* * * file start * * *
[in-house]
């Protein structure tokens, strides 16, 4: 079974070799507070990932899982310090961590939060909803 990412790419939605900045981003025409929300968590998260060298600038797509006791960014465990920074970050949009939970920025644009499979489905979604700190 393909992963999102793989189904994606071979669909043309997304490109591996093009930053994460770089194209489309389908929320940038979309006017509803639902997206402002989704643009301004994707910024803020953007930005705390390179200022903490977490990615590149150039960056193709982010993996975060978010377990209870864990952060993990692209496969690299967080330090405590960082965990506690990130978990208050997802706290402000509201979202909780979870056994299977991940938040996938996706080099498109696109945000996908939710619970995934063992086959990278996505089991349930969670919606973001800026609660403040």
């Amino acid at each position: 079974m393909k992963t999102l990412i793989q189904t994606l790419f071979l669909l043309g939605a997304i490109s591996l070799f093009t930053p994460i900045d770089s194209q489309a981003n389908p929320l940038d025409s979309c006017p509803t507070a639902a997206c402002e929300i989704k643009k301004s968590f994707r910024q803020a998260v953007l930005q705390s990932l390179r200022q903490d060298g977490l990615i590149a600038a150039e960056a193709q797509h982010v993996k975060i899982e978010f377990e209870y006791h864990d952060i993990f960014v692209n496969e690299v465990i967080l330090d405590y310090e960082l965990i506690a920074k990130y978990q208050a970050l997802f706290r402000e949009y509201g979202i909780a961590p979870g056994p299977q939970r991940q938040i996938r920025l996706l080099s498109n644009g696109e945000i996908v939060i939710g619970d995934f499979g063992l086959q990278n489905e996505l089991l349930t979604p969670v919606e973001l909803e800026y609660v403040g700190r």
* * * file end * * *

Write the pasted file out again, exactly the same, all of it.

[in-house]
């Protein structure tokens, strides 16, 4: 079974070799507070990932899982310090961590939060909803 990412790419939605900045981003025409929300968590998260060298600038797509006791960014465990920074970050949009939970920025644009499979489905979604700190 393909992963999102793989189904994606071979669909043309997304490109591996093009930053994460770089194209489309389908929320940038979309006017509803639902997206402002989704643009301004994707910024803020953007930005705390390179200022903490977490990615590149150039960056193709982010993996975060978010377990209870864990952060993990692209496969690299967080330090405590960082965990506690990130978990208050997802706290402000509201979202909780979870056994299977991940938040996938996706080099498109696109945000996908939710619970995934063992086959990278996505089991349930969670919606973001800026609660403040």
């Amino acid at each position: 079974m393909k992963t999102l990412i793989q189904t994606l790419f071979l669909l043309g939605a997304i490109s591996l070799f093009t930053p994460i900045d770089s194209q489309a981003n389908p929320l940038d025409s979309c006017p509803t507070a639902a997206c402002e929300i989704k643009k301004s968590f994707r910024q803020a998260v953007l930005q705390s990932l390179r200022q903490d060298g977490l990615i590149a600038a150039e960056a193709q797509h982010v993996k975060i899982e978010f377990e209870y006791h864990d952060i993990f960014v692209n496969e690299v465990i967080l330090d405590y310090e960082l965990i506690a920074k990130y978990q208050a970050l997802f706290r402000e949009y509201g979202i909780a961590p979870g056994p299977q939970r991940q938040i996938r920025l996706l080099s498109n644009g696109e945000i996908v939060i939710g619970d995934f499979g063992l086959q990278n489905e996505l089991l349930t979604p969670v919606e973001l909803e800026y609660v403040g700190r």